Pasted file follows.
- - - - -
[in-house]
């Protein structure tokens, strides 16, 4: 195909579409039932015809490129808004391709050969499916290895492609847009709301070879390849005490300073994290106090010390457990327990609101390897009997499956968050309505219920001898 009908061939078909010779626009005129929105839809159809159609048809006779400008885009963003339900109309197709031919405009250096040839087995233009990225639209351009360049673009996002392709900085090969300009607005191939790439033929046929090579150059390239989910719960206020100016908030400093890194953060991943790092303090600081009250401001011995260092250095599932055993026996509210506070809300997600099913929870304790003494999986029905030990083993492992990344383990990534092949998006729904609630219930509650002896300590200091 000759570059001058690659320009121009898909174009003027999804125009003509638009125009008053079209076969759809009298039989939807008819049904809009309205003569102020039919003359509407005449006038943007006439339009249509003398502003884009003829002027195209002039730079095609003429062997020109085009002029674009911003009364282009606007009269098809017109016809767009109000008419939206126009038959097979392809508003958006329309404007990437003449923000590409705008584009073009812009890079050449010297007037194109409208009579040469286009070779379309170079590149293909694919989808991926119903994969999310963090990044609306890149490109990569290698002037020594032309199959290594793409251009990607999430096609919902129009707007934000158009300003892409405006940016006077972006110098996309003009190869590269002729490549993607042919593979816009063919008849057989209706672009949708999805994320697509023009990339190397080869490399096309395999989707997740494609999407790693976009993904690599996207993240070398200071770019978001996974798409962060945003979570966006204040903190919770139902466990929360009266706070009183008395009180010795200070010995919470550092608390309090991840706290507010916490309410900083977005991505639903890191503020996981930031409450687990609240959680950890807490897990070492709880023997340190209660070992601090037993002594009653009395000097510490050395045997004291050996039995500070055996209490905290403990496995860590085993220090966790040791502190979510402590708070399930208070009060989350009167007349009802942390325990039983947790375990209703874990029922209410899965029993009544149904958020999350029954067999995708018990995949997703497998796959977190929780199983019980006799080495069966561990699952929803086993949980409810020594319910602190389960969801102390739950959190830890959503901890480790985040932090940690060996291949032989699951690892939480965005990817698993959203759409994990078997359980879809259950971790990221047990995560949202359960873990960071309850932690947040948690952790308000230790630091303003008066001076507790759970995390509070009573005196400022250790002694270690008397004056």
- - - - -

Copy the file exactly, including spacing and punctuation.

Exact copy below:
[in-house]
């Protein structure tokens, strides 16, 4: 195909579409039932015809490129808004391709050969499916290895492609847009709301070879390849005490300073994290106090010390457990327990609101390897009997499956968050309505219920001898 009908061939078909010779626009005129929105839809159809159609048809006779400008885009963003339900109309197709031919405009250096040839087995233009990225639209351009360049673009996002392709900085090969300009607005191939790439033929046929090579150059390239989910719960206020100016908030400093890194953060991943790092303090600081009250401001011995260092250095599932055993026996509210506070809300997600099913929870304790003494999986029905030990083993492992990344383990990534092949998006729904609630219930509650002896300590200091 000759570059001058690659320009121009898909174009003027999804125009003509638009125009008053079209076969759809009298039989939807008819049904809009309205003569102020039919003359509407005449006038943007006439339009249509003398502003884009003829002027195209002039730079095609003429062997020109085009002029674009911003009364282009606007009269098809017109016809767009109000008419939206126009038959097979392809508003958006329309404007990437003449923000590409705008584009073009812009890079050449010297007037194109409208009579040469286009070779379309170079590149293909694919989808991926119903994969999310963090990044609306890149490109990569290698002037020594032309199959290594793409251009990607999430096609919902129009707007934000158009300003892409405006940016006077972006110098996309003009190869590269002729490549993607042919593979816009063919008849057989209706672009949708999805994320697509023009990339190397080869490399096309395999989707997740494609999407790693976009993904690599996207993240070398200071770019978001996974798409962060945003979570966006204040903190919770139902466990929360009266706070009183008395009180010795200070010995919470550092608390309090991840706290507010916490309410900083977005991505639903890191503020996981930031409450687990609240959680950890807490897990070492709880023997340190209660070992601090037993002594009653009395000097510490050395045997004291050996039995500070055996209490905290403990496995860590085993220090966790040791502190979510402590708070399930208070009060989350009167007349009802942390325990039983947790375990209703874990029922209410899965029993009544149904958020999350029954067999995708018990995949997703497998796959977190929780199983019980006799080495069966561990699952929803086993949980409810020594319910602190389960969801102390739950959190830890959503901890480790985040932090940690060996291949032989699951690892939480965005990817698993959203759409994990078997359980879809259950971790990221047990995560949202359960873990960071309850932690947040948690952790308000230790630091303003008066001076507790759970995390509070009573005196400022250790002694270690008397004056």